Justice Minister Lamola says high court is still considering…
The charges against Manuel Chang stem from the massive ‘hidden debt’ scam in Mozambique. The lengthy extradition process against him is not quite over, but it could be soon.
South African Justice Minister Ronald Lamola may have inadvertently let the cat out of the bag when he announced in a statement on Monday that “Mr Chang will therefore have to be handed over to US authorities.”
But Lamola quickly corrected that statement at a press conference the same day when he said South African courts were still, in fact, considering a request by the Mozambican government to appeal against the November 2021 judgment of the court. Johannesburg High Court Judge Margaret Victor that Chang should be extradited to the United States.
In a new revised statement, Lamola explained that the Mozambican government had filed a request for direct access and permission to appeal to the Constitutional Court.
This request was rejected on June 7, 2022.
“The Mozambican government has since requested leave to appeal to the full High Court. The case was heard on June 20, 2022. Judgment is reserved.
Chang was arrested on December 27, 2018 as he passed through OR Tambo International Airport from Maputo en route to Dubai on vacation. South African authorities arrested him at the request of the United States, which wanted to prosecute him for around $2 billion in loans to Mozambique from international banks – loans he had secretly signed in 2013 and 2014 when he was Minister of Finance.
The loans were apparently intended for Mozambique to buy a fleet of tuna fishing trawlers and military patrol boats to start a tuna fishing industry in Mozambique that would be protected from foreign competitors.
But US prosecutors say the whole scheme was really just a scam aimed at siphoning millions of dollars from the private bank accounts of Chang and other Mozambican government officials. The money came from Credit Suisse, which loaned some of the money, and Abu Dhabi-based shipbuilding company Privinvest, which built the boats.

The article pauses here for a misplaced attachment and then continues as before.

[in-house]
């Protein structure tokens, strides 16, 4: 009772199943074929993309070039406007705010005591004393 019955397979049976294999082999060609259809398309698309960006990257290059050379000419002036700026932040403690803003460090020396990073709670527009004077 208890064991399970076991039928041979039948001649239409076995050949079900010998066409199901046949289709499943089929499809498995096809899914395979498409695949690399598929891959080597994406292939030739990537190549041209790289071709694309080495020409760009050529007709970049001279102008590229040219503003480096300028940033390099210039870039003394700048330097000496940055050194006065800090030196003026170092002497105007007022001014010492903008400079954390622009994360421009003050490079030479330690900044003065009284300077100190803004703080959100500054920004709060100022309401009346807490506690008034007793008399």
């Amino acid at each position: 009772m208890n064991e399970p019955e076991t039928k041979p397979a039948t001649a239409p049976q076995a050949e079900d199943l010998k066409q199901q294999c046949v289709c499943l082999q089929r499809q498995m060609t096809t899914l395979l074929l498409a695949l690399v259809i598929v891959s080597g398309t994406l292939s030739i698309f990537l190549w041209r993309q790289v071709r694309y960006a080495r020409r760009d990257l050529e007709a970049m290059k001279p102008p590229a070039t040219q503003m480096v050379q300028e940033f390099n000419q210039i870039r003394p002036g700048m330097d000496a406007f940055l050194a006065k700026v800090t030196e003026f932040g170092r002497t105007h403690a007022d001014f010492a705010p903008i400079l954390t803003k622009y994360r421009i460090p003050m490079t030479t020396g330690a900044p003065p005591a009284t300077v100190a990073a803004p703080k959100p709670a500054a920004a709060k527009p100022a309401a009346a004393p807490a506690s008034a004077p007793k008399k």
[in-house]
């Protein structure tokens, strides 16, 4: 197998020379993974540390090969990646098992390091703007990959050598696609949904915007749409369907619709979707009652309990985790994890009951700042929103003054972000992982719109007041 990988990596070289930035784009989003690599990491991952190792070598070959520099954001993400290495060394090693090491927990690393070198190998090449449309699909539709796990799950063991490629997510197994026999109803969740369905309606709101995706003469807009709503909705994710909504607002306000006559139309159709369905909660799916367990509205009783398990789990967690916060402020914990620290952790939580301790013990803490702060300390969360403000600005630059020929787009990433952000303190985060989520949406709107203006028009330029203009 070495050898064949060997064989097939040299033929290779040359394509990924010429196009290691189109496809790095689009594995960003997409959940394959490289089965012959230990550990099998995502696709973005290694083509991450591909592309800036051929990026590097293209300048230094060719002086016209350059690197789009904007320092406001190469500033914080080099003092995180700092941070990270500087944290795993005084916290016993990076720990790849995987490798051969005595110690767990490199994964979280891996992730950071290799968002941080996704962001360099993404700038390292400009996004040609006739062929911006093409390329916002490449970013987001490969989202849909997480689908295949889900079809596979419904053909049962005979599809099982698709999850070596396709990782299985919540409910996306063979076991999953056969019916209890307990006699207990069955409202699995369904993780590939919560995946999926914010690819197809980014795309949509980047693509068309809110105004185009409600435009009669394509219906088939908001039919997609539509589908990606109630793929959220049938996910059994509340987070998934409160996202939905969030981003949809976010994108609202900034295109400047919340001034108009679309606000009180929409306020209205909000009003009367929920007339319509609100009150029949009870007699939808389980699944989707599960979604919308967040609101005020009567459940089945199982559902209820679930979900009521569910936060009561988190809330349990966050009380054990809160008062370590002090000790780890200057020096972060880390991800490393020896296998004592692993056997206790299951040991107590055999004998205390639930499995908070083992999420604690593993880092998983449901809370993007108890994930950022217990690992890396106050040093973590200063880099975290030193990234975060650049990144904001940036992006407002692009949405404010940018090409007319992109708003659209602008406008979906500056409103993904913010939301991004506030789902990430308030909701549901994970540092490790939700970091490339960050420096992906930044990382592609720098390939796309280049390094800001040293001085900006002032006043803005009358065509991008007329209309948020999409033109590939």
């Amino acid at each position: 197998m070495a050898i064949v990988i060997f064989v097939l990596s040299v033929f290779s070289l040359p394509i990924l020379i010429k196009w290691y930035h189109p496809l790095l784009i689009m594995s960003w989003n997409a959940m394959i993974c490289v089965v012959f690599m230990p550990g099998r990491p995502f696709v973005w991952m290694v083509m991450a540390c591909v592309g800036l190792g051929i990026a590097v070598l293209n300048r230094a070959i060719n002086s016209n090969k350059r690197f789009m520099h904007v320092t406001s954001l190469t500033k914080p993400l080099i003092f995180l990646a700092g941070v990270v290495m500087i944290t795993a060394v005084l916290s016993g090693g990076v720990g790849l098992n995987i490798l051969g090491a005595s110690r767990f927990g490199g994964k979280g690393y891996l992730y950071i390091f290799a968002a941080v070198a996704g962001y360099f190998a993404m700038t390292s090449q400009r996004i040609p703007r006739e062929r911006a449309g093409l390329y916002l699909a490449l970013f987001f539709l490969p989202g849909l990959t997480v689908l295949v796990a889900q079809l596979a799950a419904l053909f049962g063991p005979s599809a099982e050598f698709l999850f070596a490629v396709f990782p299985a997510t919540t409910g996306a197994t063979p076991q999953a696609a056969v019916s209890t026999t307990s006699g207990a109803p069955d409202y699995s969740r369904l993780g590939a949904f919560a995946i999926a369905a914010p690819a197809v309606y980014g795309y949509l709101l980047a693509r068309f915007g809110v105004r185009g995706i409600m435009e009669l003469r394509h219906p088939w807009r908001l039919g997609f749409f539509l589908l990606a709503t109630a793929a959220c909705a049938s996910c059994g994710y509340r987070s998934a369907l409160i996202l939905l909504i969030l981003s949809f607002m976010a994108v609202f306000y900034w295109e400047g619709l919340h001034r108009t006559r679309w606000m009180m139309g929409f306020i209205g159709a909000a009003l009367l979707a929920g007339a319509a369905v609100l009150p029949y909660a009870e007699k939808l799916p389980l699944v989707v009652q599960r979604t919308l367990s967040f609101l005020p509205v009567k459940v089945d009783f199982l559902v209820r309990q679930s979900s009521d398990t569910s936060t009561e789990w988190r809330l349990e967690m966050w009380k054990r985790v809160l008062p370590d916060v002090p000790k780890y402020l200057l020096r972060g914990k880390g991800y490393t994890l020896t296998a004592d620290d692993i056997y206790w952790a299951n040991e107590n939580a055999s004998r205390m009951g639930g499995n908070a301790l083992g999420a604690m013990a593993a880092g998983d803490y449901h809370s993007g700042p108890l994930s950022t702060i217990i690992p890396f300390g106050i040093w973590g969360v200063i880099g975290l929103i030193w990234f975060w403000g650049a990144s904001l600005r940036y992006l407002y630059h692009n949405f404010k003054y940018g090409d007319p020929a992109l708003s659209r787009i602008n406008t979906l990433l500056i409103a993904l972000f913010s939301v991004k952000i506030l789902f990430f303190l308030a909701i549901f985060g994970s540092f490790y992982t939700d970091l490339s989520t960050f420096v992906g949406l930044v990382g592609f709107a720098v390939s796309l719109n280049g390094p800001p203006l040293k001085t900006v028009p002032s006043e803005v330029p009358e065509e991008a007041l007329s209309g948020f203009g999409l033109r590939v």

On January 29, 2019, the US government formally requested South Africa to extradite Chang to the United States. It was only three days later, on February 1, that the Mozambican government submitted its own extradition request to Pretoria – nearly six years after Chang’s alleged offences.
This is one of the reasons why the Forum De Monitoria Do Orçamento (FMO) – Forum for Budget Monitoring, a Mozambican NGO – had asked the High Court in Johannesburg to overturn Lamola’s August 17 order. 2021 ordering Chang’s extradition to Mozambique.
The FMO argued that the Mozambican government had no real intention of prosecuting Chang and that the Mozambican people would only hear the truth about the so-called “hidden debt” scandal if Chang testified in a US court.
Lamola updated the Chang case in a broader briefing on several high-profile extradition cases the government is handling, including Pretoria’s protracted efforts to extradite two of the Gupta brothers, Atul and Rajesh, from Dubai.
He also updated South Africa’s attempts to extradite evangelical preacher and so-called “prophet” Shepherd Bushiri and his wife Mary from their home country of Malawi.
They were denied bail in South Africa in November 2020 on multiple charges, including theft and fraud, and rape by Bushiri, and fled to Malawi.
Lamola and his officials detailed South Africa’s efforts to recover the Bushiris, beginning with an extradition request delivered to Malawi’s Attorney General on December 5, 2020.
Director General of the Ministry of Justice, Doc Mashabane, clarified that after other legal objections to extradition raised by the Bushiris were cleared, the only issue currently before the courts in Malawi was whether the witnesses could testify in South Africa, in the Bushiri extradition case in Malawi.
South Africa’s National Prosecuting Authority – represented by the Malawi Directorate of Public Prosecutions – has asked Malawian courts to allow this, arguing that it would be costly and inconvenient for all witnesses to travel to Malawi. to testify in person. They also argued that it would be traumatic for alleged victims of rape by Shepherd Bushiri to testify in Malawi without the support of relatives and psychological counsellors.
The NPA argued that it would be unsafe for witnesses to travel to Malawi due to the danger of Covid infection.
Lawyers for the Bushiris opposed the request, saying the courts should insist that witnesses can only testify in person in Malawi. The Lilongwe Magistrate’s Court agreed with them in June 2021, but the High Court quashed that court in February this year.
As noted by Lamola, the Chief Resident Magistrate of Lilongwe had announced on June 17, 2022 that she would hear evidence from both sides on August 5 on whether the witnesses could testify in a competent South African court. DM